The Trans-Pacific Partnership may be in jeopardy, but Vietnam, whose GDP growth depends heavily on foreign direct investment and exports, is likely to grow at a healthy pace due to favorable factors beyond demography and cheap labor.
After a difficult first half in 2016, primarily resulting from a slowdown in the agriculture sector because of widespread drought, Vietnam recovered, and posted annual growth of 6.2 percent. Though marginally below target, economic growth has been healthy. The drivers of this growth—foreign investment and exports—are likely to continue through the near to medium term. Despite the demise of the proposed Trans-Pacific Partnership (TPP), Vietnam looks set to grow at a healthy pace in 2017 due to various favorable factors. Moreover, if economic reforms, political stability, and prudent decision-making continue, Vietnam could sustain growth and move closer to its goal of becoming an upper-middle-income nation.
Foreign direct investment (FDI) disbursement in Vietnam reached $15.8 billion in 2016, up 9 percent from a year ago.1 The total value of new FDI commitments and additional funding for existing projects climbed 7 percent from a year ago to $24.4 billion. By country of origin, South Korea was the largest direct investor in Vietnam in 2016, investing a total of $7 billion. Japan and Singapore were second and third respectively. South Korean direct investment was bolstered by a $1.5 billion investment by LG Display Company to produce and process plastic OLED display for mobile phones. Additionally, LG Innotek invested $550 million to produce camera actuators.2 Electronics manufacturing has grown rapidly in Vietnam as technology firms shift low-end production and assembly out of China into South-East Asia due to the availability of abundant, relatively cheap, skilled labor. The shift is not limited to large foreign-owned multinational corporations; Chinese firms are also ramping up investment in Vietnam, as indicated by China’s outbound direct investment into Vietnam (figure 1).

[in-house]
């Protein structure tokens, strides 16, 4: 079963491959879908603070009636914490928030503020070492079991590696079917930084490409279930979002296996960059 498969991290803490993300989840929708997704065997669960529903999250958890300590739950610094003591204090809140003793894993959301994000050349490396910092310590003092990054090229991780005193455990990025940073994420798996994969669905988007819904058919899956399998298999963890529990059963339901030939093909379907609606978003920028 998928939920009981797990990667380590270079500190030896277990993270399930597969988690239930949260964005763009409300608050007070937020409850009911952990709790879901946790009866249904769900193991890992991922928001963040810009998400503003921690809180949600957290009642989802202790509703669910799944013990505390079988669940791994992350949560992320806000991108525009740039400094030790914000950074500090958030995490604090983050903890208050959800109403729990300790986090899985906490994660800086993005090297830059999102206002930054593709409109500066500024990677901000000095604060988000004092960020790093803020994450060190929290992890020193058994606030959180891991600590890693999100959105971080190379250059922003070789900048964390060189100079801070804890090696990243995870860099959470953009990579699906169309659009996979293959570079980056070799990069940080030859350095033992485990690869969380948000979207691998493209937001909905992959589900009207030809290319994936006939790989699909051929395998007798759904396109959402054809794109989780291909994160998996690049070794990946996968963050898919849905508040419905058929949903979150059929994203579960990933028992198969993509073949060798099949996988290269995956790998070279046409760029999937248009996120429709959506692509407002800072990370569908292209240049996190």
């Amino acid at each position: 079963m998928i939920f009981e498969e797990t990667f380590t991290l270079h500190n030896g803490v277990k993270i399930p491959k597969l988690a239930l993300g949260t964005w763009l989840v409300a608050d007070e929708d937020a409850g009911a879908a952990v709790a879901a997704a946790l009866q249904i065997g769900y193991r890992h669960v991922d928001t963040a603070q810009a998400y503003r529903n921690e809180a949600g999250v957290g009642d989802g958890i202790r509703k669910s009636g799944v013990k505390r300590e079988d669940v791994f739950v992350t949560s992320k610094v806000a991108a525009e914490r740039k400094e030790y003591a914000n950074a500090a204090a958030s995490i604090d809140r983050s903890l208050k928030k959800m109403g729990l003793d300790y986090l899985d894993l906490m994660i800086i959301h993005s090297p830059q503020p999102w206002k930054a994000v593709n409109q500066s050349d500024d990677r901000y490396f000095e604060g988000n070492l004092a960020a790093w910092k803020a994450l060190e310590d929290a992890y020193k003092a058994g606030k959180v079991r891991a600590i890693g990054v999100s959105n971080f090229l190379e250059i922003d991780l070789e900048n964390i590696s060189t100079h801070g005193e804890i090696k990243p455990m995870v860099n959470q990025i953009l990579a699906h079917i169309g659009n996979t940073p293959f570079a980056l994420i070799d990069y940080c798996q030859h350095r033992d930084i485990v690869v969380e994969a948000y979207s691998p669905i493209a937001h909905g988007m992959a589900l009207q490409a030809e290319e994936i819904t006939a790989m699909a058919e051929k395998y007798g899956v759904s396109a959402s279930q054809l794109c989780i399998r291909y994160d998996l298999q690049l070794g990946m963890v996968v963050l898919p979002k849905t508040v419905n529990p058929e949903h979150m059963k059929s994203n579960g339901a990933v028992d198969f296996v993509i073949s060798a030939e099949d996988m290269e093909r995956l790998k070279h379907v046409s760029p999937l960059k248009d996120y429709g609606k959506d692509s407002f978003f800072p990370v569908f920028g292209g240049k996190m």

Apart from electronics, apparel, textiles, and footwear are sectors in which Vietnam continues to attract investment. The country is already home to factories catering to international clothing and footwear brands. Vietnam’s primary destination for the export of apparel, textiles, and footwear is the United States. In fact, exports of apparel, textiles, and footwear to the United States represent 40 percent of total exports to the United States and roughly 9 percent of Vietnam’s total annual exports.3 The prospect of the TPP coming to fruition had been the immediate incentive for FDI into Vietnam’s apparel and textile sector. The death of the TPP in its proposed form, after the withdrawal of the United States, may moderate the pace of FDI inflows into the apparel and textiles sector. Nevertheless, Vietnam will continue to remain attractive to prospective investors in apparel and textiles due to favorable free trade agreements (FTAs) and growing domestic demand.
The FDI sector is closely linked to Vietnam’s export success: It accounts for 70 percent of Vietnam’s exports, while the domestic sector accounts for only 30 percent.4 Overall exports grew 8.9 percent in 2016, converting a trade deficit in the previous year to a surplus of $2.4 billion.5 Steady inflows of FDI and subsequent growth in exports are likely to continue to buoy Vietnam’s economy in the near to medium term. For instance, January 2017 saw FDI disbursement rise 6.3 percent from a year ago.6